Look, I get it. There’s probably no graceful way to handle this. The symbol is too integrated into the show to just edit everything into Xs or whatever. Removing it entirely would almost certainly be against the original creator’s wish considering just how prominent it is. Stapling on some translator’s note or a disclaimer at the start of episodes is perhaps the most effective solution I can think of, but that still has its drawbacks. In the era of social media and constant barrages of neo-nazi dogwhistles, having your characters sport symbols that, to most English-speaking viewers, looks like one of the most infamous emblems of hate in history is a bad look. Just last season people mistakenly thought Crunchyroll was censoring a lesbian kiss in EX-ARM, so you can only imagine what kind of internet telephone could happen here. So it makes sense to, say, redesign the series’ logo for the anime so any random viewer doesn’t think Crunchyroll is bankrolling alt-right propaganda. But the way this episode – or at least the release of this episode that’s available in my region, I have no idea if there are other versions elsewhere – deals with that makes it borderline unwatchable for several minutes.
My Proposal for an Interethnic Marriage Was Refused (Grassroots Operations of the Japanese Empire)
Translated letter from 1934.
This source is a letter to a personal advice column, which ran in the popular Japanese-language newspaper Taiwan nichinichi shinpō [Taiwan Daily News] in 1934. The column, like contemporary ‘agony aunt’-style columns, provided advice for individuals who were facing personal or romantic dilemmas. This particular letter is from a Japanese youth who is seeking advice after his marriage proposal to a Taiwanese woman he had been courting was unexpectedly turned down. The letter reflects racial anxieties surrounding interethnic marriage as well as the reality of discrimination. The Japanese youth is referred to in the correspondence as a naichijin [metropolitan person], reflecting the parlance of the day, while the Taiwanese woman is referred to as an islander [hontōjin]. Colonial discourse typically avoided using the term nihonjin [Japanese] to refer to ethnic Japanese. Legally, Taiwanese and Koreans were considered to be Japanese subjects [nihonjin] at this time according the 1899 Nationality Law.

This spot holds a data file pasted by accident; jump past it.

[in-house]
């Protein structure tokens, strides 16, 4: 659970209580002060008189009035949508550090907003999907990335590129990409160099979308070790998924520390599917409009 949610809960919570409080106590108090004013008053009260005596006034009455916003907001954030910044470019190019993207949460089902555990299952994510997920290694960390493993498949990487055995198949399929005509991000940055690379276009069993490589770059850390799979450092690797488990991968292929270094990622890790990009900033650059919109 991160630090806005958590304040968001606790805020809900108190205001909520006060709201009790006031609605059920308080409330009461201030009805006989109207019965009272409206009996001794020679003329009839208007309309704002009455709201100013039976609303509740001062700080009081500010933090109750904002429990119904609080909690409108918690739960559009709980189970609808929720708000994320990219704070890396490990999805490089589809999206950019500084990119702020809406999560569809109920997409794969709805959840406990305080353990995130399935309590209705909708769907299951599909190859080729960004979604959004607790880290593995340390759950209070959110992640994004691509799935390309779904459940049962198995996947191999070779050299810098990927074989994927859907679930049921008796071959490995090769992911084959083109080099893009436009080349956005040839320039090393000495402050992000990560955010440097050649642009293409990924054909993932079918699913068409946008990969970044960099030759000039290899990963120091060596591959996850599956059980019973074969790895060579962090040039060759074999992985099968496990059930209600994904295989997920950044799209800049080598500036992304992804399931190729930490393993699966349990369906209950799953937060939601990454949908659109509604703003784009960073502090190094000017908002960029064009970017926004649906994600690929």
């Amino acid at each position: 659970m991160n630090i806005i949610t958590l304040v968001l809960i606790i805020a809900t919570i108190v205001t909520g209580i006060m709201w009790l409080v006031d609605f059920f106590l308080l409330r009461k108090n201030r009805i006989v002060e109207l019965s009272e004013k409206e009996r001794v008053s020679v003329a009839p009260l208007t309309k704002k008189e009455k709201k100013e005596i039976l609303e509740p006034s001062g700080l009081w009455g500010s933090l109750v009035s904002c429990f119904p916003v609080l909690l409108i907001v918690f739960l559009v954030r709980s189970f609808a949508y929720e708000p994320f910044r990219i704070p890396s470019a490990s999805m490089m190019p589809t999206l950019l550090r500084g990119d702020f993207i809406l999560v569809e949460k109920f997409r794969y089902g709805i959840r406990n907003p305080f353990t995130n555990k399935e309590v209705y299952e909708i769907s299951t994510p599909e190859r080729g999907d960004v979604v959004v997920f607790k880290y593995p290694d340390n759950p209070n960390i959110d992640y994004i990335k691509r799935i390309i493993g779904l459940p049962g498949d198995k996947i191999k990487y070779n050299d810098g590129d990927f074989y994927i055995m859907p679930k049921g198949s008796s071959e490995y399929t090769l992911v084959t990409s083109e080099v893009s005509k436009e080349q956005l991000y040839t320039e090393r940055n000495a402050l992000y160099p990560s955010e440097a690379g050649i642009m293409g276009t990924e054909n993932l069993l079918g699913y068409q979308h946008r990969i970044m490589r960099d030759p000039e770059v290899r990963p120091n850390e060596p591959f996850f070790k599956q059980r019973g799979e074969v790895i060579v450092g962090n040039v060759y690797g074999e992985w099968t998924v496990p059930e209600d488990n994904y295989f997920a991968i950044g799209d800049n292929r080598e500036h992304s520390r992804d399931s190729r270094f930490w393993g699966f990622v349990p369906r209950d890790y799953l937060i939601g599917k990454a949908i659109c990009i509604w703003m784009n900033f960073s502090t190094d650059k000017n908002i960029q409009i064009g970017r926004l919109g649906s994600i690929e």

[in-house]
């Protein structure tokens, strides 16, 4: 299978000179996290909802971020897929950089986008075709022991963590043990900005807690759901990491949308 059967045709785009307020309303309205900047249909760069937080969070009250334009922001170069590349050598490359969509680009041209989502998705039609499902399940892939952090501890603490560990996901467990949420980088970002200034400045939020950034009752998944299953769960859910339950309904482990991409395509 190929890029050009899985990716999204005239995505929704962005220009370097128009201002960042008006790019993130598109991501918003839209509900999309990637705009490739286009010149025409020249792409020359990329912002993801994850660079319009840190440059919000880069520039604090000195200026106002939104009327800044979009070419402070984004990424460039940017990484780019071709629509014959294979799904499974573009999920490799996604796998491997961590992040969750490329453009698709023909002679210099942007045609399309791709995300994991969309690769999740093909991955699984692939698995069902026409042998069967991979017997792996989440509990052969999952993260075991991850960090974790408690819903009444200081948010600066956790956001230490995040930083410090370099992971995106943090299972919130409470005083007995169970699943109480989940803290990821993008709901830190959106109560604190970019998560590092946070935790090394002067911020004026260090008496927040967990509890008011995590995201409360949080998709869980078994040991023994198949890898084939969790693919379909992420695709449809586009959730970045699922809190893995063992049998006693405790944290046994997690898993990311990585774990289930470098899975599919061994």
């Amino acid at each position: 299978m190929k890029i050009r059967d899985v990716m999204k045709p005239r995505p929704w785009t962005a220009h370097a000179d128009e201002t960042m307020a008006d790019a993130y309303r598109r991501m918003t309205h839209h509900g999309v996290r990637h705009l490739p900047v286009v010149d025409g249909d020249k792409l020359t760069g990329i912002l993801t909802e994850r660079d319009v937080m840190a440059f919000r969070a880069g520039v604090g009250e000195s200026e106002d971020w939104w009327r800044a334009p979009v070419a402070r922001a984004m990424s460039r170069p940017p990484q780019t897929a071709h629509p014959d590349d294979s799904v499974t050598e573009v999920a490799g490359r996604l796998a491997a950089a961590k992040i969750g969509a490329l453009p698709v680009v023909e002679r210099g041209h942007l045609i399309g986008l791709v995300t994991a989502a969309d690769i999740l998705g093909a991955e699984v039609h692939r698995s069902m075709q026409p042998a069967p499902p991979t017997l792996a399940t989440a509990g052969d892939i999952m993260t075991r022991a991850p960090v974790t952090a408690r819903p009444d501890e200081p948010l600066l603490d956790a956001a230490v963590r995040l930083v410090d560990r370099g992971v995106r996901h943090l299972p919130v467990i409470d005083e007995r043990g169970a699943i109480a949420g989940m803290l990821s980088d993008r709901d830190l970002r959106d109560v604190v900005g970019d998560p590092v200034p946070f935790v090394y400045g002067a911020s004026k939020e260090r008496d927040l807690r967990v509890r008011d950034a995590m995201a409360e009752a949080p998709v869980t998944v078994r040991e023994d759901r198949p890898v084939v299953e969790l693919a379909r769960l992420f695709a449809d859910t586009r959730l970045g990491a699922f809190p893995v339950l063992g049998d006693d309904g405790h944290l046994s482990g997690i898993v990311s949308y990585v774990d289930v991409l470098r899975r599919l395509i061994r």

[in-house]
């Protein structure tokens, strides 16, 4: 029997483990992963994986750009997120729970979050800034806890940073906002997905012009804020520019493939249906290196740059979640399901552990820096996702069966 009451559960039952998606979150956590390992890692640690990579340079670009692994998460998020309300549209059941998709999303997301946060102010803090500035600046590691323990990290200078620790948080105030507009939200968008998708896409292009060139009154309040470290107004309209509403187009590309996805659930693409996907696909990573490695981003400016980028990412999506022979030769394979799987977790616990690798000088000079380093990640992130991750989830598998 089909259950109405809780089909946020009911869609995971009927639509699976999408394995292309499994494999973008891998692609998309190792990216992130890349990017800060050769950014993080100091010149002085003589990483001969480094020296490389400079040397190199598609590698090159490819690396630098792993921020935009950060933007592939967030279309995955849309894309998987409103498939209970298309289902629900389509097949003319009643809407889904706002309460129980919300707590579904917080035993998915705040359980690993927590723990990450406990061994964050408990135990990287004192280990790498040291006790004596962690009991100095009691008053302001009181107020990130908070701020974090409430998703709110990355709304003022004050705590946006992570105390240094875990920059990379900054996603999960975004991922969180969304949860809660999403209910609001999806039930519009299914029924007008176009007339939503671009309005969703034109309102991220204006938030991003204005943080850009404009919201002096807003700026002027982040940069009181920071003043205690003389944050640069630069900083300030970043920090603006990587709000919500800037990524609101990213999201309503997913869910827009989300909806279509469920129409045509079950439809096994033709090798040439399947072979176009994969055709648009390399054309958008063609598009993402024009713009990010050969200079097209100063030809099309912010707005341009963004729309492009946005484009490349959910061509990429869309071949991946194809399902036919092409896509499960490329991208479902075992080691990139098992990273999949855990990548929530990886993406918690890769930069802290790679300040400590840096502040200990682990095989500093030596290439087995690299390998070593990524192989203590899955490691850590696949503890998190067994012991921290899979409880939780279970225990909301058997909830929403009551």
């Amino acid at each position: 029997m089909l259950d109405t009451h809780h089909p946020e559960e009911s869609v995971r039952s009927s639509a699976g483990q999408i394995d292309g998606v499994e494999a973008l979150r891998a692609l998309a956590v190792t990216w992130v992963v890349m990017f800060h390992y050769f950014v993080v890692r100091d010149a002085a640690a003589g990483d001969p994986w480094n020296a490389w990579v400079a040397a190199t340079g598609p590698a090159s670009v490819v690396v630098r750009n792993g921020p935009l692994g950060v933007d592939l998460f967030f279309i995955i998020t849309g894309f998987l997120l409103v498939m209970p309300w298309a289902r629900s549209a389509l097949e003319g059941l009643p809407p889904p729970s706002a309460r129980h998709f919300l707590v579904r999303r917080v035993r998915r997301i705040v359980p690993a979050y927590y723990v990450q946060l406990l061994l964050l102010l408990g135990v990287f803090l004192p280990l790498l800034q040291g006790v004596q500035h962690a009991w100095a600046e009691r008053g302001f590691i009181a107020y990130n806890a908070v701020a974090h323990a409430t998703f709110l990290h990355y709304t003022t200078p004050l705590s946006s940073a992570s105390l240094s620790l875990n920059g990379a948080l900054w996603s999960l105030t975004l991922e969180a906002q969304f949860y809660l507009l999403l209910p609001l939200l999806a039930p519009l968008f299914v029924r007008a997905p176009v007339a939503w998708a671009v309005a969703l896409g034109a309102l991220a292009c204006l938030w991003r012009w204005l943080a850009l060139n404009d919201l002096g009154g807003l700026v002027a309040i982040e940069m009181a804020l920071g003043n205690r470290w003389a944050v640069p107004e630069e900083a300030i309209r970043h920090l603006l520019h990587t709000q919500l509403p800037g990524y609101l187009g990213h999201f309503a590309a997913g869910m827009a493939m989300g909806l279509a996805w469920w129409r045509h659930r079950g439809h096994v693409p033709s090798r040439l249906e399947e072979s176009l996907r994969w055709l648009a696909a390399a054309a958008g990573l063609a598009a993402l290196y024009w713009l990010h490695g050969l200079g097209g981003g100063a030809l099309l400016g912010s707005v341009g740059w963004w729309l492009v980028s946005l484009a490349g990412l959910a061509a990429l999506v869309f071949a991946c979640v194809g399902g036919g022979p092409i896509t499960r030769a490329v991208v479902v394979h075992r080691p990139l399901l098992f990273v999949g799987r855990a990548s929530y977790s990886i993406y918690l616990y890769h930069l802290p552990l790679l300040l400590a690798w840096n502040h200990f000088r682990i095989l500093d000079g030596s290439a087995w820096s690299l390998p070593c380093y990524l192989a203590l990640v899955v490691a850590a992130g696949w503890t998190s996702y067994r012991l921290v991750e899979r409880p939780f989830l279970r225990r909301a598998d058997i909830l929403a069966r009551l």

VIDEO: Listicle/recommendations of cool women in anime.
THREAD: Representative sample of one section of the Burakumin article discussed last week breaking down what makes it so dangerous and racist.
THREAD: Analysis of 2018-2019 data from Urumichi chronicling anti-Muslim racism by police.
TWEET: Japanese petition to halt the 2021 Olympics as a matter of public safety.
THREAD: Context of a recent two-page newspaper ad decrying politician inaction in the face of rising COVID deaths.
TWEET: Intro tweet for an educator making short Japanese-language videos introducing intersectional feminist topics.
It’s kind of distressing how hard it is to name shows about grown women, huh?